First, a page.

Homework from Week 1
Week 2 - Principles of Design
DIRECTIONS: Find a famous artwork for each principle below. Or create your own example. Label your example and explain how it represents that principle of design. Email your responses and images to me.
The Principles of Design are only guides. They are not laws with only one interpretation or application. These principles are used to organize the elements into some kind of action. The principles of design may help in finding certain solutions for unity, but they are not ends in themselves, and following them will not always guarantee the best results. Artworks are a result of personal interpretation and should be judged as total visual expressions.
1.UNITY/Harmony – Does the Art Piece “Work” The artist strives for unity in his or her art. Unity is accomplished when the elements of art and the principles of design fit together and work as a team. Artists achieve unity in a work by using related or repeated elements, by creating a centre of interest, or setting up a path of movement that draws the eye along. Unity and organization are dependent on a balance between harmony and variety.
2.BALANCE – Refers to the way things are arranged (choose 1)
- Formal or Symmetrical Balance suggests a feeling of stability or quietness. Both halves of the work are like mirror images of each other.
- Informal or Asymmetrical Balance is often used to express a feeling of motion or action. Both halves of the work are balanced like a seesaw.
- Approximate symmetrical balance used similar imagery on both sides of the work, but are varied enough to prevent visual monotony
- Radial Balance is a type of formal balance with parts leading away from or toward a center point. Example: Petals of a flower, wheels of a bike
Our sense of proportion in art comes from the human body. We say artworks are: life size, monumental (larger than life), or miniature (very small).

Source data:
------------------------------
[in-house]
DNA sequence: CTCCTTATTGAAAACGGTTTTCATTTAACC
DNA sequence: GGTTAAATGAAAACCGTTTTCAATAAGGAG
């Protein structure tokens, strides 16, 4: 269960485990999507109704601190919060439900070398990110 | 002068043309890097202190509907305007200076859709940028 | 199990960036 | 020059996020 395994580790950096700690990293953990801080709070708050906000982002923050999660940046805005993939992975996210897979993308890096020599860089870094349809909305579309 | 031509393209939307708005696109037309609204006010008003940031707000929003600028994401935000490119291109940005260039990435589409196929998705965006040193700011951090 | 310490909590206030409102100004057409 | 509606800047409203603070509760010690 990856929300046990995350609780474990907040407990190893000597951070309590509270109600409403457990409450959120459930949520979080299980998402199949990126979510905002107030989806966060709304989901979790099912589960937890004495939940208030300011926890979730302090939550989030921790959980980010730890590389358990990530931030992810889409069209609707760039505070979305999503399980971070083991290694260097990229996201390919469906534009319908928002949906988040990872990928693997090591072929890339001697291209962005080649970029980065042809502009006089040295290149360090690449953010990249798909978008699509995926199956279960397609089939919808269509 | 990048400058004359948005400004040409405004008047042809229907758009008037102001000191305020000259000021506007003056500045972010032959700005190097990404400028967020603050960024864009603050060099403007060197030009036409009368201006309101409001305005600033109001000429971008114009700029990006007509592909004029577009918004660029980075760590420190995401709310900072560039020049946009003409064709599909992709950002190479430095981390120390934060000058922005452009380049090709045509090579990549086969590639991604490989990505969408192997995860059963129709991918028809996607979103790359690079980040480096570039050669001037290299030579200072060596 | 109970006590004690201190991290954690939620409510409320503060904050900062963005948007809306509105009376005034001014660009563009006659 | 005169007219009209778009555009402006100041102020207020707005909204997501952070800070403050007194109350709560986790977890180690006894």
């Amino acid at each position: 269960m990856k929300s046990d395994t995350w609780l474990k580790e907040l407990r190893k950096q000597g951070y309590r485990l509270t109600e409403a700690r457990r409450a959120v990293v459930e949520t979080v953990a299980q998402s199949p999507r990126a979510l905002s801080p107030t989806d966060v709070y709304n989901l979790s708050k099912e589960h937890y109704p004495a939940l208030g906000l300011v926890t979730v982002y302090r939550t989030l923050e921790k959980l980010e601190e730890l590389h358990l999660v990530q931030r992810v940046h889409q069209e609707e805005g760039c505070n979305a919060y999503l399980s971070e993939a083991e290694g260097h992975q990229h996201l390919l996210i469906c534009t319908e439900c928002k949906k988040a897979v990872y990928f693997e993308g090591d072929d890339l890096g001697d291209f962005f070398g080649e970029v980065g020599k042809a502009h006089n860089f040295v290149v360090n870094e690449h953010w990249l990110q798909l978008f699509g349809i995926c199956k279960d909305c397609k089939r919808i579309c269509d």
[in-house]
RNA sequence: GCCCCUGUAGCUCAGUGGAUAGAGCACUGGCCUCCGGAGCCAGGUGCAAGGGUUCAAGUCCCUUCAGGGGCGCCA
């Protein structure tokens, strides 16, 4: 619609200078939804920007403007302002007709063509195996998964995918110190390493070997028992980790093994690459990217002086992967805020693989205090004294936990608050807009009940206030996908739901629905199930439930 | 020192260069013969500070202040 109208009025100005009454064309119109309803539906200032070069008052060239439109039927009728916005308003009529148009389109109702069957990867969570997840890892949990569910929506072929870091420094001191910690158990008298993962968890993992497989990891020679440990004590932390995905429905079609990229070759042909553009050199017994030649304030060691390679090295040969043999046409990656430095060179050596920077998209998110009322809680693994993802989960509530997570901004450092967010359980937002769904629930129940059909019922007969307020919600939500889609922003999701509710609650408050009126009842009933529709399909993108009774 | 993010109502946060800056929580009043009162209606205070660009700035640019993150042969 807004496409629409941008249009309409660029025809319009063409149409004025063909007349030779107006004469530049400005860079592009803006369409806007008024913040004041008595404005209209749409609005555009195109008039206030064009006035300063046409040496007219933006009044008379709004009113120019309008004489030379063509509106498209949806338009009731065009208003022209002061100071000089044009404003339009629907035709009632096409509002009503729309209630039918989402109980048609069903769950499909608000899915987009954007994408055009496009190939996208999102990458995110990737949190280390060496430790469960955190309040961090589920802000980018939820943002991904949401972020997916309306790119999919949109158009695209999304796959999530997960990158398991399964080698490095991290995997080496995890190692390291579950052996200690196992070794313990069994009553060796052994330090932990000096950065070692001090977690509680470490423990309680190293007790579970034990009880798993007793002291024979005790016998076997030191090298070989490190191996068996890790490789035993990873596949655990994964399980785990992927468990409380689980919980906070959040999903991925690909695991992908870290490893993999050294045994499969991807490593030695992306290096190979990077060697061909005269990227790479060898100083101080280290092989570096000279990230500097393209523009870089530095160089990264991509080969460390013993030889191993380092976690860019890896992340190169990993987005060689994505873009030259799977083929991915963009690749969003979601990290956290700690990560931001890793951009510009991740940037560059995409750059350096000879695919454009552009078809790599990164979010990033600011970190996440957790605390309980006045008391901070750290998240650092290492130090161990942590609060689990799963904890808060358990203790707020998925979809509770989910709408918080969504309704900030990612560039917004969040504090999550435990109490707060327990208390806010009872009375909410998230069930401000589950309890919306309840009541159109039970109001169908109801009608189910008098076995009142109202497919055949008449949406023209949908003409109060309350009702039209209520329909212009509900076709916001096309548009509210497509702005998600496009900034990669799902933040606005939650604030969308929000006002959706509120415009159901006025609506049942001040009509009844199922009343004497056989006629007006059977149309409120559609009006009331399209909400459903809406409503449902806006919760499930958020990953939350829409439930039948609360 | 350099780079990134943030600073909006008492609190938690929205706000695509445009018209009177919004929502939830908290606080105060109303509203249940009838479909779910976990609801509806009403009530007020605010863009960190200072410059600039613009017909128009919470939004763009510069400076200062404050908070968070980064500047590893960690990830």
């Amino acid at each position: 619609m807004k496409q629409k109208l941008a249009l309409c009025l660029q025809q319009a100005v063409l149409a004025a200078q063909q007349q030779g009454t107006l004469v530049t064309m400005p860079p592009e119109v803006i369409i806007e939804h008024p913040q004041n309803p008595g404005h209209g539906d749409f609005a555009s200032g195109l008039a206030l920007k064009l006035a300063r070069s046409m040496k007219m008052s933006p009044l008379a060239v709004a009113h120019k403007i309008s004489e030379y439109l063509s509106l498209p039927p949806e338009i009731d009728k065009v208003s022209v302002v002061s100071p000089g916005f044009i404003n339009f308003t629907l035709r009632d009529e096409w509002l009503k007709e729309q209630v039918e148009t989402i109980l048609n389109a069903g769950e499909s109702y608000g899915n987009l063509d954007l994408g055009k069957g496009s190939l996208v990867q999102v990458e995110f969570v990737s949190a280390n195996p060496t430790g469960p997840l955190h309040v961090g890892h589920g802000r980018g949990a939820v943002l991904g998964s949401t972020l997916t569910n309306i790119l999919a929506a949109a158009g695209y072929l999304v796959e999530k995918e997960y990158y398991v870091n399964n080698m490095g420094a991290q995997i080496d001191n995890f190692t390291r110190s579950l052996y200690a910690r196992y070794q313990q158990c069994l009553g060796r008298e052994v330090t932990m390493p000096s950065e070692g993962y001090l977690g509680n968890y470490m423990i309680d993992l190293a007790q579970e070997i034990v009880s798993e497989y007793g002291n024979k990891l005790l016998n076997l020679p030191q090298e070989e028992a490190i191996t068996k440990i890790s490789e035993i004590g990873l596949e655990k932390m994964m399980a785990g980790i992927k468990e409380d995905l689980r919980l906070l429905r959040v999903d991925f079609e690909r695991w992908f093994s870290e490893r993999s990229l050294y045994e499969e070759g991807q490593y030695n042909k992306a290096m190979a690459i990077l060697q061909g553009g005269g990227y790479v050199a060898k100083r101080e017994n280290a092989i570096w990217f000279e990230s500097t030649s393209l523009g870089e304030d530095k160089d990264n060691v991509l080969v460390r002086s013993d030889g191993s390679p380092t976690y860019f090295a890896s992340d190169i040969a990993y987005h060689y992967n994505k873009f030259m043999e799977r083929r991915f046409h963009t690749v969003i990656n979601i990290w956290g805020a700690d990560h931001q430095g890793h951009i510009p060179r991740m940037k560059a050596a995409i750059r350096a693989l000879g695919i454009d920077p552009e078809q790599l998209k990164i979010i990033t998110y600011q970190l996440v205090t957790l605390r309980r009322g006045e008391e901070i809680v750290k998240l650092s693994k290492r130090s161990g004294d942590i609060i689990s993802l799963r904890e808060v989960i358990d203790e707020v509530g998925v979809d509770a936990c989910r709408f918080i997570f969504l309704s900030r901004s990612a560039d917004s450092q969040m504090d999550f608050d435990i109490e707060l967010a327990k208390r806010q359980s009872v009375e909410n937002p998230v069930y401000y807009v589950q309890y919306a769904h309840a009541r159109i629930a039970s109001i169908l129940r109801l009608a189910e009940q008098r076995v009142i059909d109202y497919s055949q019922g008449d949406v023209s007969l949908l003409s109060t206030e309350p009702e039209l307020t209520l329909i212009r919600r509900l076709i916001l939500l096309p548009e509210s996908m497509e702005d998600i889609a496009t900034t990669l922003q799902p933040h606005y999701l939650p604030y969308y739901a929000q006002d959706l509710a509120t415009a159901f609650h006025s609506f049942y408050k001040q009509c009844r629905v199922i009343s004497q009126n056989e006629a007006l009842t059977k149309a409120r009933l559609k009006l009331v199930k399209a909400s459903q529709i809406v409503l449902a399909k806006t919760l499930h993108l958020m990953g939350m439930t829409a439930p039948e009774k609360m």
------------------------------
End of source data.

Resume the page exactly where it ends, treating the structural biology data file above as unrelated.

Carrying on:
- A caricature is the use of exaggerated proportion, usually to make fun of something
- Scale is the size of something compared to what it is supposed to be. Artists often change the normal size, scale, or proportion of things to show their importance in artworks. Example: a toothbrush larger than a bed.
5. Contrast – Involves using elements that are the opposite. Contrast can add EXCITEMENT to a piece and create visual interest. Examples of contrast can include: complementary colors, light vs dark, large vs small
6. Pattern – The repetition of lines, shapes, colors, etc. in an artwork. Patterned areas can create pleasing rhythms or generate interest within a composition
7. Movement – The arrangement of art elements in a way that makes the eye follow a path through the composition. Movement can be directed along the edges and by means of shape and color.
8. Variety – Combining art elements differently to create interest, detail, and focus in a composition. The artist achieves individuality and viewer interest by introducing opposing, contrasting, changing, elaborating, exaggerating, or diversifying elements.